Princeton Election Consortium

A first draft of electoral history. Since 2004

Jul 13: Biden 380 EV (D+6.4% from toss-up), Senate 53 D, 47 R (D+5.6%), House control D+8.0%
Moneyball states: President AK AR IA, Senate MT KS ME, Legislatures KS TX NC

Election tracking 2020: U.S. House of Representatives

Despite the complexity of having 435 House races, a single survey quantity does a good job of tracking the House: the generic Congressional ballot (“do you support the Democrat or Republican for your local Congressional race?”). There are two reasons supporting this. First, districts are of equal population, and a national survey only has to weight them all equally. The first-past-the-post (plurality vote-getter wins) rule makes this simple. Second, regional differences average out in terms of how votes translate into number of seats won.

The black trace is a polling median. Its “averaging” rule is to take an N-week median of polls, one poll per pollster, the date defined by the last day that the poll was being conducted. For our House tracker, N=3.

The next task is to convert this voting tendency to representation. This is strongly dependent on how districts are drawn. In the U.S., districts are redrawn every 10 years. Because they have to be contiguous, they are constrained by how voters arrange themselves.┬áVoters favor Democrats by 30 points in urban areas, and Republicans by 15 points in rural areas. That 30%-vs-15% asymmetry creates a natural tendency for Democrats to be packed into fewer districts. It also provides the raw material for drawing lines to place them at a further disadvantage. In other words, natural geography is the starting point for partisan gerrymandering that we’ve seen explode since 2000.

We had to estimate what it would take for partisan control to switch between the parties. In 2018, I estimated the Democrats needed to win the popular vote by 6% (“D+6%”). This year, because of state court decisions in Pennsylvania and North Carolina, and because Democrats have more incumbents, I estimate that the threshold is lowered to D+3%. I base this on comparison with the historical pattern since 1948, plus analysis of current single-party gerrymanders. Think of it as analogous to a golf handicap, where the abstract ideal of majoritarian rule collides with the tradition of drawing districts.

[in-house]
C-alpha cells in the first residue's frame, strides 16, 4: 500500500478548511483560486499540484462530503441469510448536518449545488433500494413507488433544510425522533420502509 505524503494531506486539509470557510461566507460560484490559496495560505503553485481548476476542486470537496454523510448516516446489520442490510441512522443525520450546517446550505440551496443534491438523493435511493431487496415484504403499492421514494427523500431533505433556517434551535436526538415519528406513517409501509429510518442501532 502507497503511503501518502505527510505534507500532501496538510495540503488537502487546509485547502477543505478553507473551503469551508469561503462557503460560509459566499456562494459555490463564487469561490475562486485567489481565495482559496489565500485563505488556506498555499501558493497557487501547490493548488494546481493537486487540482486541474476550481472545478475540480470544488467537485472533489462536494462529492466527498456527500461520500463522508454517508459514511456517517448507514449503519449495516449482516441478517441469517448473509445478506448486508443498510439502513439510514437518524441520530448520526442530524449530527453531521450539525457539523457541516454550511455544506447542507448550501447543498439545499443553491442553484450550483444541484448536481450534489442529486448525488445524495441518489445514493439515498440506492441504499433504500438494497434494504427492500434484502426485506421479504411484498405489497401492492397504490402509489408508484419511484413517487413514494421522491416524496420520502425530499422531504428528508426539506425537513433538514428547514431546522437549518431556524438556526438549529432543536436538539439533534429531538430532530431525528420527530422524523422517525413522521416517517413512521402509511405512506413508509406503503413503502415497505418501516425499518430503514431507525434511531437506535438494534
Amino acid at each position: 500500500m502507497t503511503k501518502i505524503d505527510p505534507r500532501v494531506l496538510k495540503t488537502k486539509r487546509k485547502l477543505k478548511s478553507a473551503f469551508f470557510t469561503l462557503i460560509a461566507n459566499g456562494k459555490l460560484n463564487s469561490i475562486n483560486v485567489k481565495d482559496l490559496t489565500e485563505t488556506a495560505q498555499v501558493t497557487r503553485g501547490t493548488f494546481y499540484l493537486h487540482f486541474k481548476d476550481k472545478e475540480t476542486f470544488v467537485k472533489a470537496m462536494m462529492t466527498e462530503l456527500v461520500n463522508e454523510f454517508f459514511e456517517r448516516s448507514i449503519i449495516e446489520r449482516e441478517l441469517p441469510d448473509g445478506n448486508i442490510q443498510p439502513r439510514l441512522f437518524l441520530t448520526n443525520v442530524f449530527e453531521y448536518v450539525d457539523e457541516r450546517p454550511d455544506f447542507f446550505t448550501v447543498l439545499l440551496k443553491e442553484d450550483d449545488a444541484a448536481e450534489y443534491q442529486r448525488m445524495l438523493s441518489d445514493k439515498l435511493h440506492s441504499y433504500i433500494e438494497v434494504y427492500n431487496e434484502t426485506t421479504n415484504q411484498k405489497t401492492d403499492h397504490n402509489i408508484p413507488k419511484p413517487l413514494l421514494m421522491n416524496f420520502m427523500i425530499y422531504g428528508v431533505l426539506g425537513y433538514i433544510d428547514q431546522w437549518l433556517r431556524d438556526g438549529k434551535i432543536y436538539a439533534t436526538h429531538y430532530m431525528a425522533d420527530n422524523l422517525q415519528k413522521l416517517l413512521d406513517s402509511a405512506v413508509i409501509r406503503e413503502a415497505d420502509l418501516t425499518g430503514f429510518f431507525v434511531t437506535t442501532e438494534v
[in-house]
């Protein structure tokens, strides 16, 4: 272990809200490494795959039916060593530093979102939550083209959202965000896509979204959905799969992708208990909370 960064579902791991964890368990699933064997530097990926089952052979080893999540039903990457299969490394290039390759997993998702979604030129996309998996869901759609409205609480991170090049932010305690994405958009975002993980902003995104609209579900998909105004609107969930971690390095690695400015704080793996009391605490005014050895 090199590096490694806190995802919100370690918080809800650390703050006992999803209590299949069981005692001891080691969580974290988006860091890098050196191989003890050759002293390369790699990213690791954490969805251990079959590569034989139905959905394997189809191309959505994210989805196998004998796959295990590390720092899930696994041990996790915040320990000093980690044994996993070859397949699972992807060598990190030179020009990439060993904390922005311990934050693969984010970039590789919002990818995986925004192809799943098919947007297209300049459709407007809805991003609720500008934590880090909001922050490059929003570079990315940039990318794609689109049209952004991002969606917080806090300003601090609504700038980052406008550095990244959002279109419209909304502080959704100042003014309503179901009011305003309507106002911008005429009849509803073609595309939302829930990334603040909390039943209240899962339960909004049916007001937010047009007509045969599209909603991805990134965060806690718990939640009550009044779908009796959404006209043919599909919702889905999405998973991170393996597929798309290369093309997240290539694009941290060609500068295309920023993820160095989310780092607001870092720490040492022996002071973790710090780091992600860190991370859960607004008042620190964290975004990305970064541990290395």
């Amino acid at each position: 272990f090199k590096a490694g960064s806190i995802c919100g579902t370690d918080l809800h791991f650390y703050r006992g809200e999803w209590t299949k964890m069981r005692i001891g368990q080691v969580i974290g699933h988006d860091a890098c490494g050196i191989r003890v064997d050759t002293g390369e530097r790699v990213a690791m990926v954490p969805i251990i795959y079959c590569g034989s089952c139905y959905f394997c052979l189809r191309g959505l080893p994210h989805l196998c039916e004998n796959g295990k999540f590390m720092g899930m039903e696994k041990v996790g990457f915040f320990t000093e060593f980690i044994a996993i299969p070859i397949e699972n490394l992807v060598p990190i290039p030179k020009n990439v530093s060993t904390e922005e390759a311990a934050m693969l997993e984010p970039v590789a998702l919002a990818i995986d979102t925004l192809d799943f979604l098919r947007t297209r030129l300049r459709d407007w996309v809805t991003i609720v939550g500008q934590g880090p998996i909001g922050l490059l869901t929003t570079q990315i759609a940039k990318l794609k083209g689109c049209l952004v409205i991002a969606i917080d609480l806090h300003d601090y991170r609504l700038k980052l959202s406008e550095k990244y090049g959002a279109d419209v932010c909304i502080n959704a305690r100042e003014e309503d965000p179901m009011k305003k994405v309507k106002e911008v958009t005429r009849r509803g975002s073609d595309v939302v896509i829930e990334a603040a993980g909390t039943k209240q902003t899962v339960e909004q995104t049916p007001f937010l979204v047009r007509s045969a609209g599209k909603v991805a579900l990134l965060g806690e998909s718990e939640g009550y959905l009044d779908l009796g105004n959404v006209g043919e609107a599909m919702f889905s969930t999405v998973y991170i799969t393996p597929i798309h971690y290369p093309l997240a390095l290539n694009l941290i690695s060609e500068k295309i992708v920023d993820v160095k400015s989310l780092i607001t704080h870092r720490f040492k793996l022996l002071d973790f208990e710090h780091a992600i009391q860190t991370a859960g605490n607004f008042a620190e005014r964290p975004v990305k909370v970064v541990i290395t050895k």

This handicap is included in the graph above. The right axis shows the actual polling median, and the left-hand axis is the same median shifted by 3 percentage points, to show the actual advantage in terms of representation.

There is a second featyre. The orange line indicates the outcome of special elections since 2018. For the last few cycles, special elections have been a good predictor of how the national vote will go. This measure and the generic Congressional ballot are in approximate agreement. The same was true in the 2018 election. Of course, conditions can change. The black trace will always show a snapshot of current conditions. We will see whether the two measures continue to agree.

An open question in our democracy is whether the “handicap” above can be made close to zero, achieving similar treatment of the major parties, while still observing traditional districting principles. Achieving that outcome requires bipartisan or non-partisan control over redistricting. Another question is whether candidates of either party have to work for re-election, or are protected by a well-designed map. This is done best by independent commissions. To learn more about how to achieve those goals, see our work at gerrymander.princeton.edu.